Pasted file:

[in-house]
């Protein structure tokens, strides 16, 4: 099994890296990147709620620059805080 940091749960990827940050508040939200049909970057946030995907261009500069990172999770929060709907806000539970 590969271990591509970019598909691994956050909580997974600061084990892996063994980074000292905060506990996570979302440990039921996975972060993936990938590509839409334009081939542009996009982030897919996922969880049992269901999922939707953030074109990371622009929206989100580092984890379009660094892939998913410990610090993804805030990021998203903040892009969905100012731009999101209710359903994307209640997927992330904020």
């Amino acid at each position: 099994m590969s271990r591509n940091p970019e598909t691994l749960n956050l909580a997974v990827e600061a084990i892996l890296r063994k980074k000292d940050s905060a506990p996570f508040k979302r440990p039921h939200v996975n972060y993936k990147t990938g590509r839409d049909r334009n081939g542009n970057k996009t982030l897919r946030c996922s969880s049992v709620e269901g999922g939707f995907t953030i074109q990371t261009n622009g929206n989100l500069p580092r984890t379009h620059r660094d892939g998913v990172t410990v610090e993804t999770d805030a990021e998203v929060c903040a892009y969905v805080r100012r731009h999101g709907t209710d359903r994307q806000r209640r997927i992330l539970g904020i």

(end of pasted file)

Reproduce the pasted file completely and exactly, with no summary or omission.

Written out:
[in-house]
């Protein structure tokens, strides 16, 4: 099994890296990147709620620059805080 940091749960990827940050508040939200049909970057946030995907261009500069990172999770929060709907806000539970 590969271990591509970019598909691994956050909580997974600061084990892996063994980074000292905060506990996570979302440990039921996975972060993936990938590509839409334009081939542009996009982030897919996922969880049992269901999922939707953030074109990371622009929206989100580092984890379009660094892939998913410990610090993804805030990021998203903040892009969905100012731009999101209710359903994307209640997927992330904020």
């Amino acid at each position: 099994m590969s271990r591509n940091p970019e598909t691994l749960n956050l909580a997974v990827e600061a084990i892996l890296r063994k980074k000292d940050s905060a506990p996570f508040k979302r440990p039921h939200v996975n972060y993936k990147t990938g590509r839409d049909r334009n081939g542009n970057k996009t982030l897919r946030c996922s969880s049992v709620e269901g999922g939707f995907t953030i074109q990371t261009n622009g929206n989100l500069p580092r984890t379009h620059r660094d892939g998913v990172t410990v610090e993804t999770d805030a990021e998203v929060c903040a892009y969905v805080r100012r731009h999101g709907t209710d359903r994307q806000r209640r997927i992330l539970g904020i």